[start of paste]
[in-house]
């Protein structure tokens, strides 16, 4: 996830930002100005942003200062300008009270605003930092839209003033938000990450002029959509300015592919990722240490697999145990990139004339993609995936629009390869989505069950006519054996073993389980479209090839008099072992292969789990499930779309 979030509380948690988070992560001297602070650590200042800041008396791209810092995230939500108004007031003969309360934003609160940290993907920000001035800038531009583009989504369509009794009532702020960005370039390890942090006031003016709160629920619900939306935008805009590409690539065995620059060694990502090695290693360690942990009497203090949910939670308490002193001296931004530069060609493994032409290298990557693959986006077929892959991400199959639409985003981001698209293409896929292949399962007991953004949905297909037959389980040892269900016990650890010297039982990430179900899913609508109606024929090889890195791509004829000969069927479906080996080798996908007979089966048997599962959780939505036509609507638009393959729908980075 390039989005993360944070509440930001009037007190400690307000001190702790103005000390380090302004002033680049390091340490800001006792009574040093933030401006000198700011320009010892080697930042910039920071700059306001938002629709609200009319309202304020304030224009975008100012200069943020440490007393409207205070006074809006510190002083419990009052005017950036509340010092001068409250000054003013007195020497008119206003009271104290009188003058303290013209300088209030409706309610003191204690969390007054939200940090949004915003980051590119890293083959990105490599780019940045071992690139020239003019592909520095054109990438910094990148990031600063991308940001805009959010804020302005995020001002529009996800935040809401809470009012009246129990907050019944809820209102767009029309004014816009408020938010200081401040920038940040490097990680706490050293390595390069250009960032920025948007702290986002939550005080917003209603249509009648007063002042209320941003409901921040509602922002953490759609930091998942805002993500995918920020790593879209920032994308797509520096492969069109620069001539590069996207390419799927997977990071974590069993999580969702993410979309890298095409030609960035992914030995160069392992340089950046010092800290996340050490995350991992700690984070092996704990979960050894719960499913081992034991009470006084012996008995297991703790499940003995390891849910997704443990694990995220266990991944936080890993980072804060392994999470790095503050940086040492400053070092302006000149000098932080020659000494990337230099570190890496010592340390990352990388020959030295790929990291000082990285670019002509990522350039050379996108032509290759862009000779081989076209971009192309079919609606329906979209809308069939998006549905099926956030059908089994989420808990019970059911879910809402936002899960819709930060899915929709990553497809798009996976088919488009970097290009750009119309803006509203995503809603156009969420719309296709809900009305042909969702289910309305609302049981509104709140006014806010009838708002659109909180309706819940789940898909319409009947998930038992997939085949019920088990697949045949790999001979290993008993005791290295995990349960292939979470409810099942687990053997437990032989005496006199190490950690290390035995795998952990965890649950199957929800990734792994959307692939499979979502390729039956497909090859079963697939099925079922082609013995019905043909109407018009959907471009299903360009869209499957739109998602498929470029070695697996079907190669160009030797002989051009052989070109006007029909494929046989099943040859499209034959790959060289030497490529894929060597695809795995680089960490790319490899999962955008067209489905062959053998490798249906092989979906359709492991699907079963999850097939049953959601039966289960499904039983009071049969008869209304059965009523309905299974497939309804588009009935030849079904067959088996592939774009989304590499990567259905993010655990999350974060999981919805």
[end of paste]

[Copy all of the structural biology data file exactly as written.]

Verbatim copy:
[in-house]
């Protein structure tokens, strides 16, 4: 996830930002100005942003200062300008009270605003930092839209003033938000990450002029959509300015592919990722240490697999145990990139004339993609995936629009390869989505069950006519054996073993389980479209090839008099072992292969789990499930779309 979030509380948690988070992560001297602070650590200042800041008396791209810092995230939500108004007031003969309360934003609160940290993907920000001035800038531009583009989504369509009794009532702020960005370039390890942090006031003016709160629920619900939306935008805009590409690539065995620059060694990502090695290693360690942990009497203090949910939670308490002193001296931004530069060609493994032409290298990557693959986006077929892959991400199959639409985003981001698209293409896929292949399962007991953004949905297909037959389980040892269900016990650890010297039982990430179900899913609508109606024929090889890195791509004829000969069927479906080996080798996908007979089966048997599962959780939505036509609507638009393959729908980075 390039989005993360944070509440930001009037007190400690307000001190702790103005000390380090302004002033680049390091340490800001006792009574040093933030401006000198700011320009010892080697930042910039920071700059306001938002629709609200009319309202304020304030224009975008100012200069943020440490007393409207205070006074809006510190002083419990009052005017950036509340010092001068409250000054003013007195020497008119206003009271104290009188003058303290013209300088209030409706309610003191204690969390007054939200940090949004915003980051590119890293083959990105490599780019940045071992690139020239003019592909520095054109990438910094990148990031600063991308940001805009959010804020302005995020001002529009996800935040809401809470009012009246129990907050019944809820209102767009029309004014816009408020938010200081401040920038940040490097990680706490050293390595390069250009960032920025948007702290986002939550005080917003209603249509009648007063002042209320941003409901921040509602922002953490759609930091998942805002993500995918920020790593879209920032994308797509520096492969069109620069001539590069996207390419799927997977990071974590069993999580969702993410979309890298095409030609960035992914030995160069392992340089950046010092800290996340050490995350991992700690984070092996704990979960050894719960499913081992034991009470006084012996008995297991703790499940003995390891849910997704443990694990995220266990991944936080890993980072804060392994999470790095503050940086040492400053070092302006000149000098932080020659000494990337230099570190890496010592340390990352990388020959030295790929990291000082990285670019002509990522350039050379996108032509290759862009000779081989076209971009192309079919609606329906979209809308069939998006549905099926956030059908089994989420808990019970059911879910809402936002899960819709930060899915929709990553497809798009996976088919488009970097290009750009119309803006509203995503809603156009969420719309296709809900009305042909969702289910309305609302049981509104709140006014806010009838708002659109909180309706819940789940898909319409009947998930038992997939085949019920088990697949045949790999001979290993008993005791290295995990349960292939979470409810099942687990053997437990032989005496006199190490950690290390035995795998952990965890649950199957929800990734792994959307692939499979979502390729039956497909090859079963697939099925079922082609013995019905043909109407018009959907471009299903360009869209499957739109998602498929470029070695697996079907190669160009030797002989051009052989070109006007029909494929046989099943040859499209034959790959060289030497490529894929060597695809795995680089960490790319490899999962955008067209489905062959053998490798249906092989979906359709492991699907079963999850097939049953959601039966289960499904039983009071049969008869209304059965009523309905299974497939309804588009009935030849079904067959088996592939774009989304590499990567259905993010655990999350974060999981919805």